The Dorman Long team was also notable for including Dorothy Buchanan, the first female member of the Institution of Civil Engineers, joining in 1927.

We can dash under, or cross over, the three modern constructions quite quickly as many readers will remember their installation.

The Tyne and Wear Metro bridged the water in 1981 in the form of the Queen Elizabeth II Bridge linking Metro lines south and north of the Tyne. It can come as a surprise to riders of the lovely little trains as it is approached by tunnels on both sides.
Next comes Redheugh Bridge Mark III in 1983, somewhat bigger than either of its predecessors.
And finally, as recently as 2001 came a humble pedestrian bridge, humble in concept, but far from humble in design. The Winkin' Blinkin' Bridge is more respectfully known as the Gateshead Millennium Bridge.
The video is a timelapse; it doesn't wink and/or blink as fast as that!

But the Millennium Bridge was built specifically to link the redeveloped Quaysides of Newcastle and Gateshead; which, at last, brings us back to buses!

 Next Tyneside Quayside blog : Thursday 10th December 


 fbb's Alphabetical Advent Calendar 

Words can be a real pain in the Bible. Immanuel comes from the Hebrew עִמָּנוּאֵל meaning "God With Us". But it is not a translation of the Hebrew, it is a transliteration. That means that the letters of the Hebrew word are changed into appropriate "western" letters. Emmanuel comes from the Greek Ἐμμανουὴλ which is transliterated from Hebrew to Greek and trans-transliteration from Greek into "western" letters. So we have two versions of the same word.

Then there is "Virgin". Matthew's Gospel uses it after Mary was told of her astounding task by an angel  
Angels are always portrayed as male in the Bible and, remember, angels on earth do not have wings.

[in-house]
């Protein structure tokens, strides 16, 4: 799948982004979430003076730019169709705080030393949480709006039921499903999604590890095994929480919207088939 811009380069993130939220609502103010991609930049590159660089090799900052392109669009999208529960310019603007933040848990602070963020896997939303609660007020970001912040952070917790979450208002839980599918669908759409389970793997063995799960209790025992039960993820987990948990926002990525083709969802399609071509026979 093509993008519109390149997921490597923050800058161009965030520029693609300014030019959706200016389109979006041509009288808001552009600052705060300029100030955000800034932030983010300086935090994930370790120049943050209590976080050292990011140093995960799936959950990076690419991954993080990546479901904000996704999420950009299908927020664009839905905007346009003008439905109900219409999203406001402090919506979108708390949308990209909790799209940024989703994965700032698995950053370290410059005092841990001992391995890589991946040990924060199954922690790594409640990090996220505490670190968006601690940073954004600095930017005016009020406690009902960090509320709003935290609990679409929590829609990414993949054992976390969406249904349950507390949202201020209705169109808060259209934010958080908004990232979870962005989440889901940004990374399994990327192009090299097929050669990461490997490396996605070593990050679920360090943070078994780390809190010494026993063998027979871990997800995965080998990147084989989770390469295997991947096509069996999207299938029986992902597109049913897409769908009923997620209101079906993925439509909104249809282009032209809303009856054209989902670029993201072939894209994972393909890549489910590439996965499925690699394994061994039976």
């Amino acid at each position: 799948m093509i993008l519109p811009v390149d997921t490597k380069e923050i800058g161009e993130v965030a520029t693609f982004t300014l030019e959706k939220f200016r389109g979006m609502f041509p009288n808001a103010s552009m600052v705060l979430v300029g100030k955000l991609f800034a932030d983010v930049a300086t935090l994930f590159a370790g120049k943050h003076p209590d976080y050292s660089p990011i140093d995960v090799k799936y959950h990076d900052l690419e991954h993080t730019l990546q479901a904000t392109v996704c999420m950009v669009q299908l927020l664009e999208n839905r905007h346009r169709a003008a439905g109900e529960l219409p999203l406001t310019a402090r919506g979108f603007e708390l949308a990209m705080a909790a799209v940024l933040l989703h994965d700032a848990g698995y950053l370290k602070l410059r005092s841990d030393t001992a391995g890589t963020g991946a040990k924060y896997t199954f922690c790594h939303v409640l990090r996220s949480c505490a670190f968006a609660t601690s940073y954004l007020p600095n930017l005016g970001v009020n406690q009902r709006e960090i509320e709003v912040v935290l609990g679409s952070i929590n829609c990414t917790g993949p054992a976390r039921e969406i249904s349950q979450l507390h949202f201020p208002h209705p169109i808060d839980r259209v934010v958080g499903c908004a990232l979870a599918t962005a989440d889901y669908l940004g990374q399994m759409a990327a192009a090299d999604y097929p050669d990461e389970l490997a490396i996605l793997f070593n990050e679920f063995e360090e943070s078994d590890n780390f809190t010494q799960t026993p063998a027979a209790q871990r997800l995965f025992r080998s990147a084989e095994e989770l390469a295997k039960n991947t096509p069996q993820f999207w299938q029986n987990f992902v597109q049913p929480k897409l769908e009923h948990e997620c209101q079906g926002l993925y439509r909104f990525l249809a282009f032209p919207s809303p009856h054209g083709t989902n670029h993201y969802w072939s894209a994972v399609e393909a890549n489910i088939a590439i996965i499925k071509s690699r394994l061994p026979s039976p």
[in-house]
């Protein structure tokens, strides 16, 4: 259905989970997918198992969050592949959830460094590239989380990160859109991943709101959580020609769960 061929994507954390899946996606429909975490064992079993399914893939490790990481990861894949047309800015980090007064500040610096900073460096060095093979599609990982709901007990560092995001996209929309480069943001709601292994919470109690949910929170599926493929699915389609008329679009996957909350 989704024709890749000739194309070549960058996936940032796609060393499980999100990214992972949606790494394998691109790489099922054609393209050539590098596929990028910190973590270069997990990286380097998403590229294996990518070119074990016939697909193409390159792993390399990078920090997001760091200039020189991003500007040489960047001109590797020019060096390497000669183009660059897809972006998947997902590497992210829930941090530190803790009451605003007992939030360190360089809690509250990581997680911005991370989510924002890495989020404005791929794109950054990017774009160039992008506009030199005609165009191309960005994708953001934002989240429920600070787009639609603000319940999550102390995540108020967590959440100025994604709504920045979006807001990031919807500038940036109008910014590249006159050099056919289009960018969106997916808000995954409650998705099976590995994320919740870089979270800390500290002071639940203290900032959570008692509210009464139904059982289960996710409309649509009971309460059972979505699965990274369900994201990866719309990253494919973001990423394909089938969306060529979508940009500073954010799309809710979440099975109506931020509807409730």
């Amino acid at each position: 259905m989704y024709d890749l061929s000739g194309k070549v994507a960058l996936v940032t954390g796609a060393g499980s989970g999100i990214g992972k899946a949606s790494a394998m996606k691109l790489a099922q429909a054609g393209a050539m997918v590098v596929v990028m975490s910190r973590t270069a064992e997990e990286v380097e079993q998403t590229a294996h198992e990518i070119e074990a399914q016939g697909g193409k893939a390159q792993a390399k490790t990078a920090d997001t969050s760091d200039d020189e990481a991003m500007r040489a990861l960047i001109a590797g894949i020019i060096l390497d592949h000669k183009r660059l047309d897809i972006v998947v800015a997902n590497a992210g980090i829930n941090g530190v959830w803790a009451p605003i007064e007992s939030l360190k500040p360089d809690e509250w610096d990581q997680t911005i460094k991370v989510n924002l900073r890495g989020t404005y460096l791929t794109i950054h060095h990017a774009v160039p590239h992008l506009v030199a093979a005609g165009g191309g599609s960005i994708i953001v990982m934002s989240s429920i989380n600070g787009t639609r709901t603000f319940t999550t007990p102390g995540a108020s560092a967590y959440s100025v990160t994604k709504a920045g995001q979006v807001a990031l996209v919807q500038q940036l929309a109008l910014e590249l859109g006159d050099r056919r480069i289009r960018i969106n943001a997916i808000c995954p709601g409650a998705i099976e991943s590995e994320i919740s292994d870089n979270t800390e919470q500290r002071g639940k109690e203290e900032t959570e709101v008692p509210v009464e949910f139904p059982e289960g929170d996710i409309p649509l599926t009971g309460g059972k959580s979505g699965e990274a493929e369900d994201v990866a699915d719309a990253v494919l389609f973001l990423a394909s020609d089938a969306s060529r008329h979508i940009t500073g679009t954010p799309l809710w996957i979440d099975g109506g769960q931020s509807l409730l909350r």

Now all this happened in order to make come true what the Lord had said through the prophet, “A virgin will become pregnant and have a son, and he will be called Emmanuel” (which means, “God is with us”).

But Matthew is quoting in Greek from the prophet Isaiah who wrote in Hebrew; and modern translators have used "young woman" (i.e. ready for marriage) which is the pedantic meaning of the Hebrew word.

Isaiah replied, “Listen, now, descendants of King David. It's bad enough for you to wear out the patience of people - do you have to wear out God's patience too? Well then, the Lord himself will give you a sign: a young woman who is pregnant will have a son and will name him ‘Immanuel."

"Aha," cry the Christian bashers, "so she wasn't a virgin after all!"

In the culture of the Old Testament, as in the culture of the new, a young woman "ready for marriage" would have to be a virgin or no man would marry her. The Greeks had the right word for it.

That was Joseph's beef until he, too, had a vision which told him not to dump his unmarried pregnant wife-to-be.
An angel of the Lord appeared to him in a dream and said, “Joseph, descendant of David, do not be afraid to take Mary to be your wife. For it is by the Holy Spirit that she has conceived."

"But a virgin having a baby is impossible." cry the knockers.

Exactly. You have got it. Right in one. Of course it is impossible in human terms - but not at all impossible for God. God is very good at the impossible; that's His job.

It is the impossible that makes Kriss-Muss into   CHRIST  mas  !

Panic not; J is MUCH easier!!